China Enters Turkey-Russia Dispute Urging ‘Cooperation’

Jet Downed Reuters
Washington, D.C.

China joined other countries, including the United States, in urging steps to de-escalate the growing tensions about Turkey’s decision to shoot down a Russian warplane Tuesday, calling for the international community to work together in combating terrorism to avoid such incidents.

Reuters reports that China’s Foreign Ministry called for calm on Friday over Russia-Turkey tensions.

“A Russian warplane has been shot down and a pilot killed – this is an unfortunate incident and we express sympathy,” said the ministry in a statement.

It went on to say that the international community must coordinate in the fight against terrorism, which the ministry described as an urgent task.

“The relevant parties should increase communication to avoid further escalating the situation. The international community should earnestly strengthen coordination and cooperation in the fight against terrorism to avoid this kind of incident from happening again,” added the ministry.

Russia has accused Turkey of buying illicit oil and gas from the Islamic State (ISIS/ISIL) in Syria.

In response, Turkish President Recep Tayyip Erdogan accused Syrian dictator Bashar al-Assad and his backers, which include Russia, of being the source of ISIS’ financial and military power.

“The shooting down of the jet by the Turkish air force on Tuesday was one of the most serious clashes between a NATO member and Russia, and further complicated international efforts to battle Islamic State militants,” reports Reuters.

In an editorial, the Global Times, a mouthpiece for China’s Communist Party, warned that Russia could shoot down a Turkish warplane in retaliation for Tuesday’s incident and risk military confrontation.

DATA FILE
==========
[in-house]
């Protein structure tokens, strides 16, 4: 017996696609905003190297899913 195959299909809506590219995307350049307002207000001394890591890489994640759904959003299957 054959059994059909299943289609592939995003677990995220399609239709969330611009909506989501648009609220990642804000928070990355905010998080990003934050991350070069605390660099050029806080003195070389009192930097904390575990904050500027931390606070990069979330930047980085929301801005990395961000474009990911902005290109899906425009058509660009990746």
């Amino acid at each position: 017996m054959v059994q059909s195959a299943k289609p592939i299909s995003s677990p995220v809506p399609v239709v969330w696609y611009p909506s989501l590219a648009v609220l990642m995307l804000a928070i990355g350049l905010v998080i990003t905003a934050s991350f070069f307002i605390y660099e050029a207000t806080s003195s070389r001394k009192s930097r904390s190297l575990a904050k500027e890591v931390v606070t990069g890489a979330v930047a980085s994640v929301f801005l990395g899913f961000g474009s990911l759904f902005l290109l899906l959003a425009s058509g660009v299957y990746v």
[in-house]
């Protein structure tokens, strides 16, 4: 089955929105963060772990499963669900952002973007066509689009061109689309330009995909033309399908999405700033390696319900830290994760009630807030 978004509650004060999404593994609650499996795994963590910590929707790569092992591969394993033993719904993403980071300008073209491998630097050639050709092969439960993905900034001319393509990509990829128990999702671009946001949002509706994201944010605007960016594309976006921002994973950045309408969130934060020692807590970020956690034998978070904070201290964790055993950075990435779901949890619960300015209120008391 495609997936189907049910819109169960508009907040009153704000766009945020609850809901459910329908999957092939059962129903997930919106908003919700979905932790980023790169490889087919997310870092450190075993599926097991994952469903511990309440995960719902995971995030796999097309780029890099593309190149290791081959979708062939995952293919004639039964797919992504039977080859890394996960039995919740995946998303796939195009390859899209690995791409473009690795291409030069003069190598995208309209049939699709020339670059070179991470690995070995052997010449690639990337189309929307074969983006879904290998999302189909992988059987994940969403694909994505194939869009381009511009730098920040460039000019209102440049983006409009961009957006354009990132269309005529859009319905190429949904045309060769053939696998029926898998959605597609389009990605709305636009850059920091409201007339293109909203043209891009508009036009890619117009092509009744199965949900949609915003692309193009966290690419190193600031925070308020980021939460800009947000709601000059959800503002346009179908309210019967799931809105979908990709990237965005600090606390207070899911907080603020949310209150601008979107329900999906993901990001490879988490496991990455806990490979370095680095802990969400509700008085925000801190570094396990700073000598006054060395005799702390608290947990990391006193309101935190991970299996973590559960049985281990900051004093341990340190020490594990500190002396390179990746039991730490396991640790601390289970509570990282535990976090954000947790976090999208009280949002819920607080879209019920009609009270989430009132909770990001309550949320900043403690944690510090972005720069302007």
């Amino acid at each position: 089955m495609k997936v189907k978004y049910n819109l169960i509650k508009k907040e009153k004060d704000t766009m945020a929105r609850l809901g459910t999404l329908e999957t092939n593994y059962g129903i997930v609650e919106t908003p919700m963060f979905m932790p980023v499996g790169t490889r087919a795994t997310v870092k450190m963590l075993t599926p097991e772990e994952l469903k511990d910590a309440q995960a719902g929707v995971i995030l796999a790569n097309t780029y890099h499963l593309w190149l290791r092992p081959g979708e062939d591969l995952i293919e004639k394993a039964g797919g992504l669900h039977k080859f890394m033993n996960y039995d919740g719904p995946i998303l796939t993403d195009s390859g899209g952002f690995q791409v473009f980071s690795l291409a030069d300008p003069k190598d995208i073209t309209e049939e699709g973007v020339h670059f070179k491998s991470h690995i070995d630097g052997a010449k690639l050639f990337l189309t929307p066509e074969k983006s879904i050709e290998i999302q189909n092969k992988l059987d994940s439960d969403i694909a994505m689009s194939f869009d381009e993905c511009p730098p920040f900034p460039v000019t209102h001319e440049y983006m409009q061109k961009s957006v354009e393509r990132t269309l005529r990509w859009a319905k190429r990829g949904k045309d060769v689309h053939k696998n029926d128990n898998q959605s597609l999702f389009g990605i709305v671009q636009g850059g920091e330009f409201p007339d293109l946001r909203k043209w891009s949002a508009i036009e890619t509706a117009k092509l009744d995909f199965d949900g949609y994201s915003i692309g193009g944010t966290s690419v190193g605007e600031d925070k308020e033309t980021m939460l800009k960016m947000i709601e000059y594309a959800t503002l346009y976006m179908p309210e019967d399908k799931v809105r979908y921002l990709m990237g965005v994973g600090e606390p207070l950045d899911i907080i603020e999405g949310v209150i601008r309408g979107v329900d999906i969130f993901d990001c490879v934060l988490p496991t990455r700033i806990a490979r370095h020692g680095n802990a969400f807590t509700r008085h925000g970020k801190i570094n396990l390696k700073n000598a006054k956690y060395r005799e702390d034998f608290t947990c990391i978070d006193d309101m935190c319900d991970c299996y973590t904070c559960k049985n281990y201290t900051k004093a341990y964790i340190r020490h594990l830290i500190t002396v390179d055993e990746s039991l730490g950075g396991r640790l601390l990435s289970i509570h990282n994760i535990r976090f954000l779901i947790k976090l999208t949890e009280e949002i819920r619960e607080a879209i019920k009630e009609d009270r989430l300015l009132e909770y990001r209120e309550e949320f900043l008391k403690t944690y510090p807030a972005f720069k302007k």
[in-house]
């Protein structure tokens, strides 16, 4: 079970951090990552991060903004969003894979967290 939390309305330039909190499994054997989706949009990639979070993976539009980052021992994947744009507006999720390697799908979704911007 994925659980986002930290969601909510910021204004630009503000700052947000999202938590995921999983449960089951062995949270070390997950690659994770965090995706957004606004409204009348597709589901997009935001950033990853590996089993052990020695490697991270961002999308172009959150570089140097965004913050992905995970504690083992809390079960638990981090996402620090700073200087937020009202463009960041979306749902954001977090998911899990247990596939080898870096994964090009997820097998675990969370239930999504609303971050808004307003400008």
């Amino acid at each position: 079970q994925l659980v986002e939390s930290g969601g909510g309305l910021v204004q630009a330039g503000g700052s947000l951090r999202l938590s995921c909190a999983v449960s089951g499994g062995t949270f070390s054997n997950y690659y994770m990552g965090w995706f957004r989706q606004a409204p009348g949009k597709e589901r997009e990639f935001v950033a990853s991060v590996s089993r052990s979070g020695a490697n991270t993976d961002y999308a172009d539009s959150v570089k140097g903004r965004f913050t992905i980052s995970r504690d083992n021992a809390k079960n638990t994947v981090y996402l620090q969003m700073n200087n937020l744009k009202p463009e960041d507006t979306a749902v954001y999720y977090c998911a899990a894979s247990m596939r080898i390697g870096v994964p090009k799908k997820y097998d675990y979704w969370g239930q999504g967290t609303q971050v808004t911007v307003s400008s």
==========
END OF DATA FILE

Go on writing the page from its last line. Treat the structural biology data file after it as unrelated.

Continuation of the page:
Russian President Vladimir Putin appears to be “under more pressure to make Turkey pay a price for the downing and his personal prestige and Russia’s tough image will be tested,” asserts the Global Times op-ed.

“If Russia strikes down a Turkish warplane in Turkish airspace, or strikes a Turkish air base, it will touch NATO’s nerve,” it adds. “If NATO takes no action, its pledge to protect smaller alliance members will be discredited. However, if NATO adopts substantial action toward Russia, Europe will confront an unprecedented turbulent situation not seen since World War II.”

Earlier this year, Reuters described the Global Times as an “influential nationalist tabloid owned by the ruling Communist Party’s official newspaper the People’s Daily,” noting that it reflects the views of high-ranking Chinese government officials.

Although it relies on the region for oil, China tends to leave diplomacy in the Middle East in the hands of the other four permanent members of the United Nations Security Council, namely the U.S., Britain, France, and Russia.

Nevertheless, China has long declared that there is no military solution to the Syrian conflict and has voiced criticism towards the West and Russia for launching airstrikes there.

“China has its own worries about Uighurs [Muslims] from China’s far western region of Xinjiang traveling to Syria and Iraq to fight with militant groups there,” notes Reuters.

ISIS, earlier this month, claimed it had killed a Chinese hostage, igniting outrage from China.